Also, there's something about Monkey in the book in which he can't be burnt to death. I don't really remember this except as an adventure with some banana leaf fan. Minekura says she didn't put that in the manga, but that's why Goku's eyes are gold.

Gojyo:
Sandy's prior incarnation was as a general in Heaven (w00t!). More on this later. Anyhow, after he was exiled to Earth, he became a river demon and ate travellers. Ew. Also, he had a necklace made out of the nine skulls of monks that he ate that could somehow transform into a boat (there may be a problem with my translation here...). Again, ew. Also, Minekura notes that identifying Sandy as a kappa is a purely Japanese take on the story and not in the original text at all. Apparently in the original, Sandy also had green hair and orange eyes. Possibly this was less striking than Gojyo's coloring ;). He was also the weakest member of the three and usually ended up defending Tripitaka as Pig and Monkey fought youkai. He also guided Horse.

I'm sure it is of no surprise to anyone to note that Minekura largely switched Hakkai and Gojyo (Hakkai being the most defensive fighter, drives Jeep, etc.). But one cool thing that she tried to keep was Sandy's demon nature. In the book, when Tripitaka first sees him, he says something like, "What kind of a youkai are you?" Monkey and Pig are very obviously animal-like in nature, but Sandy isn't. She says that in the book, Sandy is described as having a form unlike a youkai or a human ("Hito to mo youkai to mo tsukane sugata"). She compensated for this by making Gojyo a human-youkai hybrid! (pause for more squealing from me)Yay parallels! Yay Hakkai and Goku being full youkai and Gojyo being half! OMG so much Minekura love!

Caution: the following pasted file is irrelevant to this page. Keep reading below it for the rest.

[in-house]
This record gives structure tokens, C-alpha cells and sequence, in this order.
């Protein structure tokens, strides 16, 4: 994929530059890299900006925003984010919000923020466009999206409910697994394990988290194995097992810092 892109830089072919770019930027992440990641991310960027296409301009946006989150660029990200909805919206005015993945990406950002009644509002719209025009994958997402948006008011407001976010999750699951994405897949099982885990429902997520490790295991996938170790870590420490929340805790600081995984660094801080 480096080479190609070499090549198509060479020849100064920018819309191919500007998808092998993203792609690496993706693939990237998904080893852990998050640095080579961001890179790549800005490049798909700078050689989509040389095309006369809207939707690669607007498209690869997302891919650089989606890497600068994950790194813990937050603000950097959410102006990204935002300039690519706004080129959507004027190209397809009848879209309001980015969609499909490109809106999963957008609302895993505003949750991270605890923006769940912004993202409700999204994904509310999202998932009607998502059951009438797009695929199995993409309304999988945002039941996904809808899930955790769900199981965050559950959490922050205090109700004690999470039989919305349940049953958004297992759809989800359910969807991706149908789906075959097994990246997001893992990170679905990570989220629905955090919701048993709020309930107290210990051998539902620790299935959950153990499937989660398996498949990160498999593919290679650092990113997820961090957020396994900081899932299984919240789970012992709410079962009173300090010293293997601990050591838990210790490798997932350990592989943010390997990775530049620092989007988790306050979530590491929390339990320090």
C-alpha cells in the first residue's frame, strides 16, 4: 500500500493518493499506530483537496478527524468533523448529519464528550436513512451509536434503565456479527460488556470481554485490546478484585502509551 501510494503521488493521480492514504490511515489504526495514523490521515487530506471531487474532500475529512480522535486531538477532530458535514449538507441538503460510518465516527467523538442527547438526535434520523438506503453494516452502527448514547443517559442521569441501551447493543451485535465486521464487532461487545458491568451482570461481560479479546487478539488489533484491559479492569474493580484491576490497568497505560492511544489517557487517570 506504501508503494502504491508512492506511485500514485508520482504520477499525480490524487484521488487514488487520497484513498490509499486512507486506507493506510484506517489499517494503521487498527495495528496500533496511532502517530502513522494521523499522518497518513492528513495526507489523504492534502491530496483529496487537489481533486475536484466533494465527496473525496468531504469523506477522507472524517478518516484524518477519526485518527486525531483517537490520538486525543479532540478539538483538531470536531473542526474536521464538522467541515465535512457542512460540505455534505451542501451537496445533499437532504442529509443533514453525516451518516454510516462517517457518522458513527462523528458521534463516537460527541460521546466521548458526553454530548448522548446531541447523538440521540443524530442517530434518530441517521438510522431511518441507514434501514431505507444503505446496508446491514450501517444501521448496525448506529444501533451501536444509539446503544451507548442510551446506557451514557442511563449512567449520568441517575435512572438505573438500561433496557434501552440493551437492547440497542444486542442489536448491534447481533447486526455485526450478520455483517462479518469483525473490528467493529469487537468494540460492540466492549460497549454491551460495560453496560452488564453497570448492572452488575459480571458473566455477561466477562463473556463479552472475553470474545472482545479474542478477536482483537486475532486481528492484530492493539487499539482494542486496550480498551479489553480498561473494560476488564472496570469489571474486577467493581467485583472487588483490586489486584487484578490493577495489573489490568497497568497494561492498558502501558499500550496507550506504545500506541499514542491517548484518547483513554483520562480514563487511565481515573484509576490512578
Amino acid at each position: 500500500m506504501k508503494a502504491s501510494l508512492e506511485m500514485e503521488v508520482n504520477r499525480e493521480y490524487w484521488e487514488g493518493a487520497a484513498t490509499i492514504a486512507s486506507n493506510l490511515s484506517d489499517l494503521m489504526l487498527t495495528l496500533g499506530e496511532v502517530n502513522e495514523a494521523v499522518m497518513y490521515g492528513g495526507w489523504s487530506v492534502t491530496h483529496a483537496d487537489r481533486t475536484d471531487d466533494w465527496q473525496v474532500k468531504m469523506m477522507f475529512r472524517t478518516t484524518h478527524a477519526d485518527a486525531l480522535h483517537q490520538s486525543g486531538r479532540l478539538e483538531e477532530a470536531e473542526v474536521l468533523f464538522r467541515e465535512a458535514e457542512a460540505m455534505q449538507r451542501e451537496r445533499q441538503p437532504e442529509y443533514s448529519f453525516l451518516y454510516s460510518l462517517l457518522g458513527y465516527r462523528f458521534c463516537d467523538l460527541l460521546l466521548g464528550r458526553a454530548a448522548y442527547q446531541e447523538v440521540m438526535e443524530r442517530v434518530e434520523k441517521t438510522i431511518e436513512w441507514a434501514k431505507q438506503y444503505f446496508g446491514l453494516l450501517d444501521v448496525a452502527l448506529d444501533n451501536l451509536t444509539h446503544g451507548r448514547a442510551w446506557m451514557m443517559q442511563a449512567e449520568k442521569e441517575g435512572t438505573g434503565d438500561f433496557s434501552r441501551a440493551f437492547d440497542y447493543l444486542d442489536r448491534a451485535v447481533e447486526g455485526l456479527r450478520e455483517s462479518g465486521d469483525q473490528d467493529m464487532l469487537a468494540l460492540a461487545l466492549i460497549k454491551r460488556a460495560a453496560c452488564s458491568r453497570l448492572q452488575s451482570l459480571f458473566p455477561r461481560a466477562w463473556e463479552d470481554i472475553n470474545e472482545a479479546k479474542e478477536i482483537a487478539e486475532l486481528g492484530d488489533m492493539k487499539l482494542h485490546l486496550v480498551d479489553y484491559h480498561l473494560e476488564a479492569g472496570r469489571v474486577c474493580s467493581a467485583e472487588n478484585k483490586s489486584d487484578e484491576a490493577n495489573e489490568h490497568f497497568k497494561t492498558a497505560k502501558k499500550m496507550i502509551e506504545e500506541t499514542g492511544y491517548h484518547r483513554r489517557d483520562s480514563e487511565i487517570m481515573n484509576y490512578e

Hakkai:
Pig was chased out of Heaven (eeeeee! Gaiden! More on this later) and fled to Earth, where he very unfortunately landed in the body of a pig. The name "Hakkai" in the book apparently comes from the 5 (insert kanji I don't know but think may mean vegetables) and the 3 (another kanji that usually means hate but most likely means meat in this context). I am confused because flemmings said that it referred to the nine renunciations of Buddhism? Possibly there are many interpretations? Anyhow the 5 "vegetables" are two types of "nin'niku" (I have no idea what this is and it's written in katakana -- oh wait, dictionary says garlic), scallions, onions, and leeks. The three meats (or whatever that kanji means in that context) are the geese of the sky, the dogs of the earth and the fish of the water. Maybe it serves as commentary to Pig's appetites? I am so confused. Buddhism has too many numbered things! [ETA: doh. Totally forgot to note that these are the 8 forbidden things to eat. Yeah.]